Democrats Have Upper Hand In Electoral College Strategy
Our political history has seen rare instances where the nation, as a whole, has been consistent in terms of “red” versus “blue” states in our presidential elections. Yet, since 2000, the fact that regionalism serves as a guiding force in our electoral maps has made the past four presidential elections notable.
Since the 1990s, the country has settled into what Merle and Earle Black, twin brothers who happen to teach political science, describe as base regions, with one region serving as the battleground for the country.
In their book “Divided America,” the Black brothers note that the Democrats and Republicans can call on two regions across the country for their bases. The Democrats have been the party of the Northeast and Pacific coast, while the GOP has been anchored in the South through the desert Southwest and turning up the spine of the Rocky Mountains.
The Midwest has been the true battleground section of the country. And we see that pattern in the 2000 and 2004 presidential election map.
The 2004 map confirmed what the Black brothers have argued and shows the distinctive pattern, with the GOP having 234 to the Democrat’s 189 base electoral votes. With the magic number of 270 electoral votes needed, the Republicans appeared to have the distinct advantage in the Electoral College. Democrats needed to sweep the Midwest or “crack” the GOP regions to have a fighting chance.
The other remarkable aspect of going from 2000 to 2004 was the consistency of 47 states in their voting patterns. Only three states “flipping” from one election to the other (New Hampshire, Iowa, and New Mexico).
Coming out of the 2004 loss, the Obama campaign recognized the need to “expand the electorate.” And not only did they do so in the battleground region, they expanded the battle in the GOP’s backyards, especially with the help of critical minority voting blocs.
In 2008, Obama’s campaign added over 10 million votes nationwide to what John Kerry received in 2008, and in the two critical GOP base regions, his campaign added 1.8 million votes in three Southern states (VA, NC, and FL) and over 500,000 votes in three Southwest/Mountain states (NV, NM, and CO) to flip them into the Democratic win column.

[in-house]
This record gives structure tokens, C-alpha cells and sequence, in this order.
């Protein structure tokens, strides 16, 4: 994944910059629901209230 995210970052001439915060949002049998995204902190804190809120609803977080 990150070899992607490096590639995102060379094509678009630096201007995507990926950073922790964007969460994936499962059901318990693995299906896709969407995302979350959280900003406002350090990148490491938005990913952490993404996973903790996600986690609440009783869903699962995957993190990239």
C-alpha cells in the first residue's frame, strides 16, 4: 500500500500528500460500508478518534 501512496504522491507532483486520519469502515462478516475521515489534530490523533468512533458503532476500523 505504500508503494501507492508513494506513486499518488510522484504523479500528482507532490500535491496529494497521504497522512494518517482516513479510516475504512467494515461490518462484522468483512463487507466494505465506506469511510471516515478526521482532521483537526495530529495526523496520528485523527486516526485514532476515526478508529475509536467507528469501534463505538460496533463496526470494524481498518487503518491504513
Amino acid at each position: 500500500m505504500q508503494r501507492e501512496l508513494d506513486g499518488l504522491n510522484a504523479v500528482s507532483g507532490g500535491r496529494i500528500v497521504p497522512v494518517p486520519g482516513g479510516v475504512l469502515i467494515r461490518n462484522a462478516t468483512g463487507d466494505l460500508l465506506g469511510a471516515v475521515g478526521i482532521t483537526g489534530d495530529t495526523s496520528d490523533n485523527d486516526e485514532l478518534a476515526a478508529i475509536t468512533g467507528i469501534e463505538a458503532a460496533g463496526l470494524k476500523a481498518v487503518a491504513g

In three battleground Midwest states, Obama’s campaign added 690,000 votes to Kerry’s performance in Iowa, Ohio, and Indiana, thereby flipping those states to Democrats.
By peeling off six states in the South and Southwest and having a competitive advantage in the Midwest, Obama’s chances of replicating the 2008 strategy in his re-election bid hung on whether a turnout operation could again crack several states from the GOP base.
In this year’s election, we see the same pattern emerge again like we did in 2008, with only Indiana and North Carolina flipping. Obama saw his vote margins drop from four years ago in all but two of the “flipped” states (Indiana and North Carolina).
And while Romney was able to gain votes in seven of the nine 2008 flipped states, it was not enough to overcome the margin of victory that Obama had built up, even with fewer Democratic votes.
Ultimately, the 2012 electorate shrunk in size, going from 131 million to approximately 122 million: the bulk of the votes (nearly 7.3 million) came out of Obama’s 2008 numbers, while Romney lost 1.1 million from what McCain did in 2008.
The lesson, however, is for the GOP to learn that if the party can’t solidify its two base regions of the South and Southwest/Mountains, especially with big electoral votes out of Virginia and Florida, it will be harder and harder to put together that magic number of 270 votes.
And the likelihood of other states being cracked, such as Arizona and Texas (the second largest electoral state) should be of concern to the national Republican Party going into the future.